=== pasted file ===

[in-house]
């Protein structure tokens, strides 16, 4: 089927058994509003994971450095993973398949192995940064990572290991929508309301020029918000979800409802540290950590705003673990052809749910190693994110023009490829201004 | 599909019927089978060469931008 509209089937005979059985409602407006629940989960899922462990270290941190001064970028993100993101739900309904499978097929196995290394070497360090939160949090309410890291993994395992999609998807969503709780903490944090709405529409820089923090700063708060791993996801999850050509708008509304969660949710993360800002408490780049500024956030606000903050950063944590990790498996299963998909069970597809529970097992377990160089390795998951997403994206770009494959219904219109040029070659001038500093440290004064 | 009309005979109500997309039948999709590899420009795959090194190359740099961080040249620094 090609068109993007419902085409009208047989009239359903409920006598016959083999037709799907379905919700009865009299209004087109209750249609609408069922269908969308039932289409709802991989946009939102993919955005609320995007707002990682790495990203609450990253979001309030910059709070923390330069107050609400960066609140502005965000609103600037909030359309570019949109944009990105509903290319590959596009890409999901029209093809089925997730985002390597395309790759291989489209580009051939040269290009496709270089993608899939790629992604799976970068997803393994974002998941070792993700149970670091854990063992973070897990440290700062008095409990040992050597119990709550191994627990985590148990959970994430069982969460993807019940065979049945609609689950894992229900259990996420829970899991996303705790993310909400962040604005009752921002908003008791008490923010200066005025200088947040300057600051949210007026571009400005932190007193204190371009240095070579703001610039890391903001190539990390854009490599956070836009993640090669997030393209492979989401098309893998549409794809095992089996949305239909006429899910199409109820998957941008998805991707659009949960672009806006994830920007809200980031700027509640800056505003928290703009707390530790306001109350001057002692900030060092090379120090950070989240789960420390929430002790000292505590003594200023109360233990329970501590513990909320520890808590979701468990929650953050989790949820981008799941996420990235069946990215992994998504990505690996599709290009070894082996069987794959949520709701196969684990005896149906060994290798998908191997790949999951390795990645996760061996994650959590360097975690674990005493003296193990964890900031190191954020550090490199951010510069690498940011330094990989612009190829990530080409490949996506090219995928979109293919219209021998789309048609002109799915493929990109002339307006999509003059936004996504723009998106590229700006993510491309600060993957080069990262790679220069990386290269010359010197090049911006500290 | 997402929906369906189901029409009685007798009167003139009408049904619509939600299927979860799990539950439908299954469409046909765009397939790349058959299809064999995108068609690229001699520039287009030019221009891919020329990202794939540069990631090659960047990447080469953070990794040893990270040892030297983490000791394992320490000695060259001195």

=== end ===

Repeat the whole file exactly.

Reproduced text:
[in-house]
């Protein structure tokens, strides 16, 4: 089927058994509003994971450095993973398949192995940064990572290991929508309301020029918000979800409802540290950590705003673990052809749910190693994110023009490829201004 | 599909019927089978060469931008 509209089937005979059985409602407006629940989960899922462990270290941190001064970028993100993101739900309904499978097929196995290394070497360090939160949090309410890291993994395992999609998807969503709780903490944090709405529409820089923090700063708060791993996801999850050509708008509304969660949710993360800002408490780049500024956030606000903050950063944590990790498996299963998909069970597809529970097992377990160089390795998951997403994206770009494959219904219109040029070659001038500093440290004064 | 009309005979109500997309039948999709590899420009795959090194190359740099961080040249620094 090609068109993007419902085409009208047989009239359903409920006598016959083999037709799907379905919700009865009299209004087109209750249609609408069922269908969308039932289409709802991989946009939102993919955005609320995007707002990682790495990203609450990253979001309030910059709070923390330069107050609400960066609140502005965000609103600037909030359309570019949109944009990105509903290319590959596009890409999901029209093809089925997730985002390597395309790759291989489209580009051939040269290009496709270089993608899939790629992604799976970068997803393994974002998941070792993700149970670091854990063992973070897990440290700062008095409990040992050597119990709550191994627990985590148990959970994430069982969460993807019940065979049945609609689950894992229900259990996420829970899991996303705790993310909400962040604005009752921002908003008791008490923010200066005025200088947040300057600051949210007026571009400005932190007193204190371009240095070579703001610039890391903001190539990390854009490599956070836009993640090669997030393209492979989401098309893998549409794809095992089996949305239909006429899910199409109820998957941008998805991707659009949960672009806006994830920007809200980031700027509640800056505003928290703009707390530790306001109350001057002692900030060092090379120090950070989240789960420390929430002790000292505590003594200023109360233990329970501590513990909320520890808590979701468990929650953050989790949820981008799941996420990235069946990215992994998504990505690996599709290009070894082996069987794959949520709701196969684990005896149906060994290798998908191997790949999951390795990645996760061996994650959590360097975690674990005493003296193990964890900031190191954020550090490199951010510069690498940011330094990989612009190829990530080409490949996506090219995928979109293919219209021998789309048609002109799915493929990109002339307006999509003059936004996504723009998106590229700006993510491309600060993957080069990262790679220069990386290269010359010197090049911006500290 | 997402929906369906189901029409009685007798009167003139009408049904619509939600299927979860799990539950439908299954469409046909765009397939790349058959299809064999995108068609690229001699520039287009030019221009891919020329990202794939540069990631090659960047990447080469953070990794040893990270040892030297983490000791394992320490000695060259001195």